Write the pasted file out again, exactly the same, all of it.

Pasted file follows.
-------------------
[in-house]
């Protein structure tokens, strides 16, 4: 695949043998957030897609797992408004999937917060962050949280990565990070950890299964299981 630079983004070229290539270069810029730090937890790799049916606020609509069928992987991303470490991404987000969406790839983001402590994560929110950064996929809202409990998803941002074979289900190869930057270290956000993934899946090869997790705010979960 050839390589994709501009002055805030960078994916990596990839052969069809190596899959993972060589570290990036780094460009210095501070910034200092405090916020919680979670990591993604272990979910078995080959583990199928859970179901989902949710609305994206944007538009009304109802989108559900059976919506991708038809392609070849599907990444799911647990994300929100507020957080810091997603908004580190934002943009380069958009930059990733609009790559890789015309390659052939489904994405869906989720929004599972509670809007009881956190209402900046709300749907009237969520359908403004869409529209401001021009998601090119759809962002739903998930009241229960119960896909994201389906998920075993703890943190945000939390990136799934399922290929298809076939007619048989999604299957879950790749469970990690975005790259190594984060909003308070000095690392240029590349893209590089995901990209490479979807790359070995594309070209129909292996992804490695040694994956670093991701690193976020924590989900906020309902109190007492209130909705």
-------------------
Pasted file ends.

[in-house]
């Protein structure tokens, strides 16, 4: 695949043998957030897609797992408004999937917060962050949280990565990070950890299964299981 630079983004070229290539270069810029730090937890790799049916606020609509069928992987991303470490991404987000969406790839983001402590994560929110950064996929809202409990998803941002074979289900190869930057270290956000993934899946090869997790705010979960 050839390589994709501009002055805030960078994916990596990839052969069809190596899959993972060589570290990036780094460009210095501070910034200092405090916020919680979670990591993604272990979910078995080959583990199928859970179901989902949710609305994206944007538009009304109802989108559900059976919506991708038809392609070849599907990444799911647990994300929100507020957080810091997603908004580190934002943009380069958009930059990733609009790559890789015309390659052939489904994405869906989720929004599972509670809007009881956190209402900046709300749907009237969520359908403004869409529209401001021009998601090119759809962002739903998930009241229960119960896909994201389906998920075993703890943190945000939390990136799934399922290929298809076939007619048989999604299957879950790749469970990690975005790259190594984060909003308070000095690392240029590349893209590089995901990209490479979807790359070995594309070209129909292996992804490695040694994956670093991701690193976020924590989900906020309902109190007492209130909705």